This first Health Information Access Week has brought together a range of perspectives on serving consumers, mitigating risks and deploying technology. We’ve been privileged to learn from experts who bring a lifetime of experience and insight to the changing challenges of  access and disclosure.  I am closing out this week with some reflections about leadership and management of access and disclosure operations. It is my belief that there is an urgent need for HIM leaders to address the health information access and disclosure disparities within their organizations. This is a key stepping stone to being able to modernize our approaches.  We have the expertise to do this and the time is now.

As a HIM leader, I made it one of my goals to achieve centralized health information access regardless of where the patient may have been treated within the healthcare organization. I view this as having three benefits: improved patient satisfaction, risk reduction and cost savings. It was clear to me several years ago, that HIM professionals needed to broaden our thinking beyond the hospital’s four walls and reach out to our physician practice administration, outpatient satellite and other facilities that make up our health system. Ultimately, the entire organization can benefit from centralizing the release of healthcare information.   

In leading the charge at Einstein Health in Philadelphia, I first called a meeting of our Hospital Administration staff, Physician Practice administrators, Risk Management and Compliance.

I described a recent scenario where an elderly patient had to go to three separate locations to acquire the healthcare information they needed for an upcoming appointment with a specialist. I then posed questions regarding why we persisted in this approach. All the patient’s information was stored in our Clinical Information System (CIS) regardless of location of treatment. Everyone agreed this was not ideal and agreed to work with me on a solution. 

The physician practices, at the time, were all doing their own individual release of information with various copy vendors, or their own in-house staff. There was no tracking, and very little quality control. At that time, all the HIM Departments were being handled by one vendor and covered by the same policies. Therefore, it was decided that we would tackle the practices first.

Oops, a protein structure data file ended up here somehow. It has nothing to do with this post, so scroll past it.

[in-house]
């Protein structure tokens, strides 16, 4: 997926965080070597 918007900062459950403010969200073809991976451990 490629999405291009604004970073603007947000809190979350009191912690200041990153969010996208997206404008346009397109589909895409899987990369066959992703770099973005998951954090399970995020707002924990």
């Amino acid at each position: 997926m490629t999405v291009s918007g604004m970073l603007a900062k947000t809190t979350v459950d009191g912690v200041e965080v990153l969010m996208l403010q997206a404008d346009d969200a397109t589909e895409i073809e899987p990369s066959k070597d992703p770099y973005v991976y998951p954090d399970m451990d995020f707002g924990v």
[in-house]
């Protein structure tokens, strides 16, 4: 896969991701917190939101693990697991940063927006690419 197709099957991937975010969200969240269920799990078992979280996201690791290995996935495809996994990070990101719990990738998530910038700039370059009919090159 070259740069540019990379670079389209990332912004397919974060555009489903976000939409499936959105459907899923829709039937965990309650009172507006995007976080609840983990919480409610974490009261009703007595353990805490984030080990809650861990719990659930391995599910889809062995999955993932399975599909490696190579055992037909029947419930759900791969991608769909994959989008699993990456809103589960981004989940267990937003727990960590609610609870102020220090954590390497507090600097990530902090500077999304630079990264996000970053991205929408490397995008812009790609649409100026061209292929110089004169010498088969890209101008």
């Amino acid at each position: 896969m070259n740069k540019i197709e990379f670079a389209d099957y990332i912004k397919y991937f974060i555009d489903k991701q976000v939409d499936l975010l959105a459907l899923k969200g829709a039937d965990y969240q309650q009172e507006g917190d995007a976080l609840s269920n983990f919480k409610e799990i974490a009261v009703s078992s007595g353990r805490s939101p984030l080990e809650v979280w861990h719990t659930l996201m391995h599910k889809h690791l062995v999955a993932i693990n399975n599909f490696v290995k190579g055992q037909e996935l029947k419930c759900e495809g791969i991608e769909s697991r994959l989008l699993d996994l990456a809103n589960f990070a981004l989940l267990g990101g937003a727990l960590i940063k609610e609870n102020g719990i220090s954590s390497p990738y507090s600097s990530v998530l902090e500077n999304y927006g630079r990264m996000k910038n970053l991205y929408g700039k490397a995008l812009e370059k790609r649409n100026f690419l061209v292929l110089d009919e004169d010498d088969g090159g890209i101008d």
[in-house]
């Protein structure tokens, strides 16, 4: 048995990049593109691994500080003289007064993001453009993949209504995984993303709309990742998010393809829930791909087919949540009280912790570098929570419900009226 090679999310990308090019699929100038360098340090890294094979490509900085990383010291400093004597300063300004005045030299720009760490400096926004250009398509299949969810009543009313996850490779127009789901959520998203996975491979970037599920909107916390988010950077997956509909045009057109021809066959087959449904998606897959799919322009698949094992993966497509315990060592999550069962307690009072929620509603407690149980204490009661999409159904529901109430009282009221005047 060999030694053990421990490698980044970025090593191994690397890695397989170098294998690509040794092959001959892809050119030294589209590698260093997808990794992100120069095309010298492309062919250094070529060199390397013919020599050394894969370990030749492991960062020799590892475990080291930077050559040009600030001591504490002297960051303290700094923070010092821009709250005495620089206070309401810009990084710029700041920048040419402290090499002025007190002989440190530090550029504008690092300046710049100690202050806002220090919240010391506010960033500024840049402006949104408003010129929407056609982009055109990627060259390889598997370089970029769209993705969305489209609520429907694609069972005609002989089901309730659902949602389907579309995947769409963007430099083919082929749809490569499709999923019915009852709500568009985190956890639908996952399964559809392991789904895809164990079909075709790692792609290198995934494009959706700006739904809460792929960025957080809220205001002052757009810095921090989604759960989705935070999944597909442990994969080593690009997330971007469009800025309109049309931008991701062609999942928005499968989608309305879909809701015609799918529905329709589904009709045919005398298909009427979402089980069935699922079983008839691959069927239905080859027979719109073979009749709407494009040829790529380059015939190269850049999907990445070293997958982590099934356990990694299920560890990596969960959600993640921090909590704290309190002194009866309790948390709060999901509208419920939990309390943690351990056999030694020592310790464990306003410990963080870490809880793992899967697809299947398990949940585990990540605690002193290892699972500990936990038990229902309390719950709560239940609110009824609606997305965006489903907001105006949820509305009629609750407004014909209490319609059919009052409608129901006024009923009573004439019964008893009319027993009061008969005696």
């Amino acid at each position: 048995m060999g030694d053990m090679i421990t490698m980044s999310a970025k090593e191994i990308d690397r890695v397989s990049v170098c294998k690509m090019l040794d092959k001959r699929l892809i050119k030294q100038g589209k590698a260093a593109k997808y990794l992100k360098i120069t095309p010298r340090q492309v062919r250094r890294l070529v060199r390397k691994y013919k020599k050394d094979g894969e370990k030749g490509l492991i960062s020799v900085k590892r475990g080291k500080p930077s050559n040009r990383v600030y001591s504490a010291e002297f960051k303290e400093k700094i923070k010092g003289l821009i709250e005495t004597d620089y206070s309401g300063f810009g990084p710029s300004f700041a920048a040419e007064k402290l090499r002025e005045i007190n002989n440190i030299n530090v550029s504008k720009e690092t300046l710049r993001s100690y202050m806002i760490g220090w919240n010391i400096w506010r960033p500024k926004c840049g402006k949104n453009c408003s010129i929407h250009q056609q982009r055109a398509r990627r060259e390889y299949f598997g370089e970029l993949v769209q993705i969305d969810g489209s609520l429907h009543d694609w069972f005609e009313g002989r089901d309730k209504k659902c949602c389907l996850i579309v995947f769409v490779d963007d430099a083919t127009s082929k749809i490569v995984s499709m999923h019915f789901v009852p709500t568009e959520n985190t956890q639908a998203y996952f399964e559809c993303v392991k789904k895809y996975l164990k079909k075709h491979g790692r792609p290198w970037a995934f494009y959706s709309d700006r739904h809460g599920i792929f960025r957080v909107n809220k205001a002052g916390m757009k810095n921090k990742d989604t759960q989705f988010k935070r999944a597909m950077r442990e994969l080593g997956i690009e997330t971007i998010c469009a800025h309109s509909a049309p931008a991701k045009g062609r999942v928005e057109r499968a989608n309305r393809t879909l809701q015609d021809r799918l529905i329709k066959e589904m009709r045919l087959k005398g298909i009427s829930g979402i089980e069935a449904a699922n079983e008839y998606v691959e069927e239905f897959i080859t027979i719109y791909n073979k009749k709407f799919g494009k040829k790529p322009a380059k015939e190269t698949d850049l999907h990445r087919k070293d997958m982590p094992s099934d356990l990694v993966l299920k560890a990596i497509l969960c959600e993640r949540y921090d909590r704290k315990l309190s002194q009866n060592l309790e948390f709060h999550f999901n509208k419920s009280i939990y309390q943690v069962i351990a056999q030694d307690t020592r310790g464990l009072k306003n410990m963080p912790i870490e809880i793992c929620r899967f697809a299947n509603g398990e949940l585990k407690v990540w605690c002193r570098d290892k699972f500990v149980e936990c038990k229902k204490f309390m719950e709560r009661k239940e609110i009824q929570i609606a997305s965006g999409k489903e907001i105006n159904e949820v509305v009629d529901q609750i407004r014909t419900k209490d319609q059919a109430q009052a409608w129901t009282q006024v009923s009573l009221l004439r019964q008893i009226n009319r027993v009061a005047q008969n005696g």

We started with bringing our release of healthcare information vendor to the table and put them to the task of working with us on a solution for the physician practice locations first. Since there are over 200 locations, this was a large change project. A project plan was developed, and a team of key stakeholders was assigned carry out the project. After 6 months of planning and strategizing, the first group of practices went live, followed by the next group, until all practices were handled by one group of release of information staff. Our vendor staffed the central location. 

Once we standardized and centralized the physician practices, we were able to move quickly with outpatient locations. In all, it took about 18 months to accomplish. In the end it was merged into one centralized release of healthcare information site. Now a patient can make one request for their information, which is then processed all at the same time, and delivered to the patient via whatever media and route they have specified. We were able to monitor quality and track all released information. We reduced costs and duplication of effort. Patients were less frustrated and more satisfied with our service. 

Risk and Compliance are less concerned with surprises and have one place to go to check on any issues. We are far less likely to receive a complaint and if we do, we have protocols to  resolve any before they become investigations. Importantly, having a standard way of handling access and disclosure across the enterprise, positions the organization to broaden the scope of release of information. For example, it possible to handle access requests from financial services, case management, utilization review and other health system function that rely on access to information.  When going through our release of information we are assured of the same quality control and tracking.

This experience not only helped me grow as a HIM leader but helped to expand my role in the organization beyond the HIM borders.  I was given more opportunities to work across the organization to streamline other processes. All this really helped fulfill my own goals to grow within my organization. 

In the end, I believe it is up to us as HIM leaders to have the vision, and then use our leadership to organize and lead others towards that vision.

Barbara Carr, RHIA a Verisma Advisor formerly served as Assistant Vice President Health Information Management at Albert Einstein Health Network in Philadelphia and as Corporate Director of Health Information Management at ChristianaCare, Wilmington, DE.